For more information Methicillin Resistant Staphylococcus Aureus (MRSA) in Pets

Monkeypox is a rare disease caused by the monkeypox virus, which belongs to the same group of viruses as smallpox.  Monkeypox virus was first found in laboratory monkeys in 1958.  It has also been found in different kinds of African rodents. The first human cases of monkeypox in the United States occurred in the mid-west in 2003.  Before 2003, the only human cases of monkeypox occurred in central and West Africa.

For more information Monkeypox

Plague is a disease caused by Yersinia pestis that affects rodents (e.g., squirrels, prairie dogs, or mice), other mammals (e.g., rabbits or hares), and humans. These bacteria are found in many areas of the world, including the United States. There are three forms of plague: bubonic, pneumonic (lung infection) and septicemic (bloodstream infection). Plague is rare in the United States, with an average of 7 human plague cases reported each year (range: 1–17 cases per year) in recent decades. Cases in the U.S. generally occur in rural and semi-rural areas in the west and southwest. Worldwide, about 1,000 to 2,000 cases of plague are reported every year.

For more information Plague

Psittacosis is a disease that is caused by the bacteria, Chlamyda psittaci, and is often associated with psittacine (i.e., parrot type) birds kept as pets; however, this bacteria can also infect poultry and non-psittacine birds like doves and pigeons. Most human infections have been reported as having been related to exposure to pet psittacine birds, like parakeets.  Human illness with psittacosis has also been documented from exposure to poultry and free-ranging birds including doves, pigeons, birds of prey and shore birds.

For more information see Psittacosis Fact Sheet or the Psittacosis Compendium and Attachments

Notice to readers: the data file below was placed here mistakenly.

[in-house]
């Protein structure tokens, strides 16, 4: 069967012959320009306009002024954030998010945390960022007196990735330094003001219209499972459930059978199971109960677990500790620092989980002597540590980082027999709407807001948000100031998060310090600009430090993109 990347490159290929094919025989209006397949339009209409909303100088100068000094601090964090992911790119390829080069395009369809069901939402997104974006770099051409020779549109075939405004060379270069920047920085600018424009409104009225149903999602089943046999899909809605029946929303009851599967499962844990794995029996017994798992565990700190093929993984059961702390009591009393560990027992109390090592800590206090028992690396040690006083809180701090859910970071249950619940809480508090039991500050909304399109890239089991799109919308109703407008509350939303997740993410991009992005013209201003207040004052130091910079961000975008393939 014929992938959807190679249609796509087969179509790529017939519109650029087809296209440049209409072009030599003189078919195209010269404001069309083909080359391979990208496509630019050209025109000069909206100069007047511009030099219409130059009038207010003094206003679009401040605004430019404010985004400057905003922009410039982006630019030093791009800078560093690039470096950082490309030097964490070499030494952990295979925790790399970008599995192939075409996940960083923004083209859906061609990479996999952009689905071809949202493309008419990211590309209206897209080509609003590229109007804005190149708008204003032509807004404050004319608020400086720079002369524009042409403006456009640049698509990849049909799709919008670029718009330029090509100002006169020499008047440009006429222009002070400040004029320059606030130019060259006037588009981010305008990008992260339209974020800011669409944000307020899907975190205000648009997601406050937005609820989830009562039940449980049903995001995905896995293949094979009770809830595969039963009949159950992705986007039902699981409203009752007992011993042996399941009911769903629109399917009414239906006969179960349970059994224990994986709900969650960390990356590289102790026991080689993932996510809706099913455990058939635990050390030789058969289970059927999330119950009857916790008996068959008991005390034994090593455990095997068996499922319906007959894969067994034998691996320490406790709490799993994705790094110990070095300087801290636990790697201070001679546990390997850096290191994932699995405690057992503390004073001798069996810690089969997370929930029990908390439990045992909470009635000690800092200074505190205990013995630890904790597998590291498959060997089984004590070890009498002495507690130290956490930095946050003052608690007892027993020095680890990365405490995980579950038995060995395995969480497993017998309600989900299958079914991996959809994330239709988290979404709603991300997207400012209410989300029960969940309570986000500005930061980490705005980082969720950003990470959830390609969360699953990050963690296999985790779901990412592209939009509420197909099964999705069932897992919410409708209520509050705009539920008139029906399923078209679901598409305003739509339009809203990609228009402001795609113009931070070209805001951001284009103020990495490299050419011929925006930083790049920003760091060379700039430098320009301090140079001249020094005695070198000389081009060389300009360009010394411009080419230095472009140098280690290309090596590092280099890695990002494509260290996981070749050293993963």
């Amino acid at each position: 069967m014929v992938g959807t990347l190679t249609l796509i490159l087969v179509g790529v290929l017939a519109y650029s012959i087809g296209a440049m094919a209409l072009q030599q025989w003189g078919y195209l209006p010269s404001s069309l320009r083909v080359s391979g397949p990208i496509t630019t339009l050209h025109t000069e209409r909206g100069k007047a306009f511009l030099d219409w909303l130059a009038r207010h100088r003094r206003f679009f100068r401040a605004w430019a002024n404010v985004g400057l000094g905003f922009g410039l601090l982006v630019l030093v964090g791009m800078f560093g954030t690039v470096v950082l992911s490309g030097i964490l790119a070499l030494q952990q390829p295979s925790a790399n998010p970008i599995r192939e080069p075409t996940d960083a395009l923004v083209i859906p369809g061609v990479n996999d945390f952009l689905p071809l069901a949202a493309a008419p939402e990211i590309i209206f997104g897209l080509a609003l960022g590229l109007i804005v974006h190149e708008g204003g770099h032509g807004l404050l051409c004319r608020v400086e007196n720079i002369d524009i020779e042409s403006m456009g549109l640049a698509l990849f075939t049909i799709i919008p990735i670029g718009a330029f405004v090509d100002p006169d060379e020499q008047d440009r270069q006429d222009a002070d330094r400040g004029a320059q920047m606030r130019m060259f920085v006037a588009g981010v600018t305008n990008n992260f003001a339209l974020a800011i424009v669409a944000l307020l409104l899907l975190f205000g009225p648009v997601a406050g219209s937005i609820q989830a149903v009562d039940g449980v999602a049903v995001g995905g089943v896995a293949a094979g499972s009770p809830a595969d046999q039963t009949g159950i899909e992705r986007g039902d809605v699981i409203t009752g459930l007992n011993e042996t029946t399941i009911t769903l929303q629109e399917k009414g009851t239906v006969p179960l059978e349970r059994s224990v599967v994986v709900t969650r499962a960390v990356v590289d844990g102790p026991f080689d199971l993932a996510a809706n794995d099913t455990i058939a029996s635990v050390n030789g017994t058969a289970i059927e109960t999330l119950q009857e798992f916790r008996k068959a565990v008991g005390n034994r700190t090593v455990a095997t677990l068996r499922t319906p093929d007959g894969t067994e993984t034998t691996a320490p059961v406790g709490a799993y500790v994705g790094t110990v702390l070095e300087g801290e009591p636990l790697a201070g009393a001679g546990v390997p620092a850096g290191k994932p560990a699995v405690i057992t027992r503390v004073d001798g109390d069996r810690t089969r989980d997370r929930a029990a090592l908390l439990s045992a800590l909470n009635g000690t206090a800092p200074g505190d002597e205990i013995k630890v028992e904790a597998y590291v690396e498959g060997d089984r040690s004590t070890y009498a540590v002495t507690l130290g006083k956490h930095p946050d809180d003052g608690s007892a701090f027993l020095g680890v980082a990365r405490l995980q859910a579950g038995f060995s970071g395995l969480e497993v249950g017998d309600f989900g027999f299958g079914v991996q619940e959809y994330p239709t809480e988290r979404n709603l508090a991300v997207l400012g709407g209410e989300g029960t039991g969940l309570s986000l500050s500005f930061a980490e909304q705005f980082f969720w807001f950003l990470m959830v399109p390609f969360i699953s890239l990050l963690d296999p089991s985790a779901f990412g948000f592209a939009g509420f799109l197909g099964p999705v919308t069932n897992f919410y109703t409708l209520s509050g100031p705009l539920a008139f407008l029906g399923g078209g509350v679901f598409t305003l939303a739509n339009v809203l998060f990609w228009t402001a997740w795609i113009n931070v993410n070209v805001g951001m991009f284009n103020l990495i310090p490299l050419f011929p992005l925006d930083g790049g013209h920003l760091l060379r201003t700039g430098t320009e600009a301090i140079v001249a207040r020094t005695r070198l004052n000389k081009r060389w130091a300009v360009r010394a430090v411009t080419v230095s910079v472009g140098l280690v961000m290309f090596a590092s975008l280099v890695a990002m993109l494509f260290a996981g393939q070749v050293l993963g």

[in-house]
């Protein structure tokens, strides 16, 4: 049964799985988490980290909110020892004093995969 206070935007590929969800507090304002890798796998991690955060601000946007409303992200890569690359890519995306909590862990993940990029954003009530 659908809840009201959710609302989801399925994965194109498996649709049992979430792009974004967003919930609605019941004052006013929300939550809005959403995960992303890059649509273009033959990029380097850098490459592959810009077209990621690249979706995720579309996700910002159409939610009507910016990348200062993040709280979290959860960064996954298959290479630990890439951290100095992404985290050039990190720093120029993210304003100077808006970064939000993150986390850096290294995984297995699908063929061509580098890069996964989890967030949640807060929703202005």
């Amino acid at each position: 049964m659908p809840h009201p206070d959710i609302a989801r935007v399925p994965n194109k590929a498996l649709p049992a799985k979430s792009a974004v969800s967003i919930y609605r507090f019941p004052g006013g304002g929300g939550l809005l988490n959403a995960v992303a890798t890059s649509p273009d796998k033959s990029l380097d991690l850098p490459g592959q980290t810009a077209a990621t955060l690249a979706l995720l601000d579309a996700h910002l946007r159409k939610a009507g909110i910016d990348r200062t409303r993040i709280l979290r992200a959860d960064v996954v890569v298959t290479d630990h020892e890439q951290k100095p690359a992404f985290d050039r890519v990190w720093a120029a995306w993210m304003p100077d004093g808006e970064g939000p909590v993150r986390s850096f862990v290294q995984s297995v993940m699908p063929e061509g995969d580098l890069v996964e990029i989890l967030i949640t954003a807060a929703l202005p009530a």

Q fever is a disease caused by the bacterium Coxiella burnetii. The disease can occur in two forms: acute (short-term) and chronic (long-term). Q fever has been reported from most parts of the world. However, this disease is rare in the U.S., with fewer than 175 cases reported per year during 2005-2013. A total of 21 cases were reported in Virginia during 2005-2013.

Sheep, cattle and goats sometimes carry C. burnetii. It may rarely be carried by cats, dogs, rabbits, birds, rodents and ticks. The organism can survive for long periods in the environment (e.g., in dust, wool, straw, fertilizer, etc.).

For more information Q Fever

Rat-bite fever (RBF) is bacterial disease caused by Actinobacillus muris and Spririllum minus. In the United States, rat-bite fever is primarily due to infection with A. muris. Rats are the main reservoir of these organisms. People exposed to infectious rat secretions may become ill. Direct contact with a rat is not necessary. RBF is rare in the United States, however, since it is not a notifiable disease, exact numbers of cases are not known.

For more information Rat-bite Fever

Ringworm is a contagious fungus infection that can affect the scalp, the body (particularly the groin), the feet, and the nails. Despite its name, it has nothing to do with worms. The name comes from the characteristic red ring that can appear on an infected person's skin. Ringworm is also called “dermatophytosis” and “tinea”. Ringworm is a common skin disorder, especially among children, but it may affect people of all ages, as well as animals. Anyone who is exposed to an infected person, animal, or spores within the environment is at risk of becoming infected.

For more information Ringworm